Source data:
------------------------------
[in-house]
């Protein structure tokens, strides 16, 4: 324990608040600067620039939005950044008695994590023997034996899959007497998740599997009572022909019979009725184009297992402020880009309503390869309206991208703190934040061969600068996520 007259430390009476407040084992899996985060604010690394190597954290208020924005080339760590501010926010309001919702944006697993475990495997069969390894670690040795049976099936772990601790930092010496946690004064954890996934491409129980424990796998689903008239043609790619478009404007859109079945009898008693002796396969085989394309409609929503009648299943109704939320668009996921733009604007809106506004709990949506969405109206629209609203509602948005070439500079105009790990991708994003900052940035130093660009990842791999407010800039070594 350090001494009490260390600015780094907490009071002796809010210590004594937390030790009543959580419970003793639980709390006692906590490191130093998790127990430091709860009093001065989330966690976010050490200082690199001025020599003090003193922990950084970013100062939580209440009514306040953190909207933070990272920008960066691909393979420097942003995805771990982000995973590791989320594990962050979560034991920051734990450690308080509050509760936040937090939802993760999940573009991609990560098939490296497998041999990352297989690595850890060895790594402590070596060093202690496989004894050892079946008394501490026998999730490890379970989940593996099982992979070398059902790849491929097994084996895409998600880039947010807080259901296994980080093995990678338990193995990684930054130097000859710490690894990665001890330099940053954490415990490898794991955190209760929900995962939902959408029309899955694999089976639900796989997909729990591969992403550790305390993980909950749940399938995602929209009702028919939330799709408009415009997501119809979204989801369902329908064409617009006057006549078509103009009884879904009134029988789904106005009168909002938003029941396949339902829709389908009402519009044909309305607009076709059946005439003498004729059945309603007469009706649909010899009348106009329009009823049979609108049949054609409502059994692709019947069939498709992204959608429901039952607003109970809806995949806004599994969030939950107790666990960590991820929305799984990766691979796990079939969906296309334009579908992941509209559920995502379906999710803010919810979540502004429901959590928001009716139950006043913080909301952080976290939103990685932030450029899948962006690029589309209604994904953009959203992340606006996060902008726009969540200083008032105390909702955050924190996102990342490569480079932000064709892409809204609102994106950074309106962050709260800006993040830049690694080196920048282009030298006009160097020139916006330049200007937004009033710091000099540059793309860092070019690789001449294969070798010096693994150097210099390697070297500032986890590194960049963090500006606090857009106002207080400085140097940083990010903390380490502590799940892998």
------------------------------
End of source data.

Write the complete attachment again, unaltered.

[in-house]
């Protein structure tokens, strides 16, 4: 324990608040600067620039939005950044008695994590023997034996899959007497998740599997009572022909019979009725184009297992402020880009309503390869309206991208703190934040061969600068996520 007259430390009476407040084992899996985060604010690394190597954290208020924005080339760590501010926010309001919702944006697993475990495997069969390894670690040795049976099936772990601790930092010496946690004064954890996934491409129980424990796998689903008239043609790619478009404007859109079945009898008693002796396969085989394309409609929503009648299943109704939320668009996921733009604007809106506004709990949506969405109206629209609203509602948005070439500079105009790990991708994003900052940035130093660009990842791999407010800039070594 350090001494009490260390600015780094907490009071002796809010210590004594937390030790009543959580419970003793639980709390006692906590490191130093998790127990430091709860009093001065989330966690976010050490200082690199001025020599003090003193922990950084970013100062939580209440009514306040953190909207933070990272920008960066691909393979420097942003995805771990982000995973590791989320594990962050979560034991920051734990450690308080509050509760936040937090939802993760999940573009991609990560098939490296497998041999990352297989690595850890060895790594402590070596060093202690496989004894050892079946008394501490026998999730490890379970989940593996099982992979070398059902790849491929097994084996895409998600880039947010807080259901296994980080093995990678338990193995990684930054130097000859710490690894990665001890330099940053954490415990490898794991955190209760929900995962939902959408029309899955694999089976639900796989997909729990591969992403550790305390993980909950749940399938995602929209009702028919939330799709408009415009997501119809979204989801369902329908064409617009006057006549078509103009009884879904009134029988789904106005009168909002938003029941396949339902829709389908009402519009044909309305607009076709059946005439003498004729059945309603007469009706649909010899009348106009329009009823049979609108049949054609409502059994692709019947069939498709992204959608429901039952607003109970809806995949806004599994969030939950107790666990960590991820929305799984990766691979796990079939969906296309334009579908992941509209559920995502379906999710803010919810979540502004429901959590928001009716139950006043913080909301952080976290939103990685932030450029899948962006690029589309209604994904953009959203992340606006996060902008726009969540200083008032105390909702955050924190996102990342490569480079932000064709892409809204609102994106950074309106962050709260800006993040830049690694080196920048282009030298006009160097020139916006330049200007937004009033710091000099540059793309860092070019690789001449294969070798010096693994150097210099390697070297500032986890590194960049963090500006606090857009106002207080400085140097940083990010903390380490502590799940892998």